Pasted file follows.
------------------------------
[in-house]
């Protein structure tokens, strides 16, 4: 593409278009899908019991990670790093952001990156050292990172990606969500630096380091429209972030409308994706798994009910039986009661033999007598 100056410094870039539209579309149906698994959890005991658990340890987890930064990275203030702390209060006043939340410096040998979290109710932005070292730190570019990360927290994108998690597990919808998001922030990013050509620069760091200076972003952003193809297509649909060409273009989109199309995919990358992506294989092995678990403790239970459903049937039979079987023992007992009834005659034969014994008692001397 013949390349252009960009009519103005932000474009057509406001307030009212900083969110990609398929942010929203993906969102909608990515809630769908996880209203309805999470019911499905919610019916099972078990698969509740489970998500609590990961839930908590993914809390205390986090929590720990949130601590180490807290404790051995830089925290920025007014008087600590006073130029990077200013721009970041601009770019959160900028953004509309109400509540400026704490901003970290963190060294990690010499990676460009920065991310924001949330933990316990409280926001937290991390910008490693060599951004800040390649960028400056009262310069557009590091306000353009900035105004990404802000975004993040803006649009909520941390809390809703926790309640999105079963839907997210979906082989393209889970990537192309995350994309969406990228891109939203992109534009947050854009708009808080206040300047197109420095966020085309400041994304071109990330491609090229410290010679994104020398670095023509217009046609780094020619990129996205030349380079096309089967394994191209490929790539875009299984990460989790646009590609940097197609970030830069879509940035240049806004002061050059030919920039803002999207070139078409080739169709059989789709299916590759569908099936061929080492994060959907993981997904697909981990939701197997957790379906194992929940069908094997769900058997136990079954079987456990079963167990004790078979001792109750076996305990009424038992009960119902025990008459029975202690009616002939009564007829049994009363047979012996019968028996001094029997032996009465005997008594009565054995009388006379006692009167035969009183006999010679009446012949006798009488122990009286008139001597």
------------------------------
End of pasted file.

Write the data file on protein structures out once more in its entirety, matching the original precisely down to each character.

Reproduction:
[in-house]
């Protein structure tokens, strides 16, 4: 593409278009899908019991990670790093952001990156050292990172990606969500630096380091429209972030409308994706798994009910039986009661033999007598 100056410094870039539209579309149906698994959890005991658990340890987890930064990275203030702390209060006043939340410096040998979290109710932005070292730190570019990360927290994108998690597990919808998001922030990013050509620069760091200076972003952003193809297509649909060409273009989109199309995919990358992506294989092995678990403790239970459903049937039979079987023992007992009834005659034969014994008692001397 013949390349252009960009009519103005932000474009057509406001307030009212900083969110990609398929942010929203993906969102909608990515809630769908996880209203309805999470019911499905919610019916099972078990698969509740489970998500609590990961839930908590993914809390205390986090929590720990949130601590180490807290404790051995830089925290920025007014008087600590006073130029990077200013721009970041601009770019959160900028953004509309109400509540400026704490901003970290963190060294990690010499990676460009920065991310924001949330933990316990409280926001937290991390910008490693060599951004800040390649960028400056009262310069557009590091306000353009900035105004990404802000975004993040803006649009909520941390809390809703926790309640999105079963839907997210979906082989393209889970990537192309995350994309969406990228891109939203992109534009947050854009708009808080206040300047197109420095966020085309400041994304071109990330491609090229410290010679994104020398670095023509217009046609780094020619990129996205030349380079096309089967394994191209490929790539875009299984990460989790646009590609940097197609970030830069879509940035240049806004002061050059030919920039803002999207070139078409080739169709059989789709299916590759569908099936061929080492994060959907993981997904697909981990939701197997957790379906194992929940069908094997769900058997136990079954079987456990079963167990004790078979001792109750076996305990009424038992009960119902025990008459029975202690009616002939009564007829049994009363047979012996019968028996001094029997032996009465005997008594009565054995009388006379006692009167035969009183006999010679009446012949006798009488122990009286008139001597």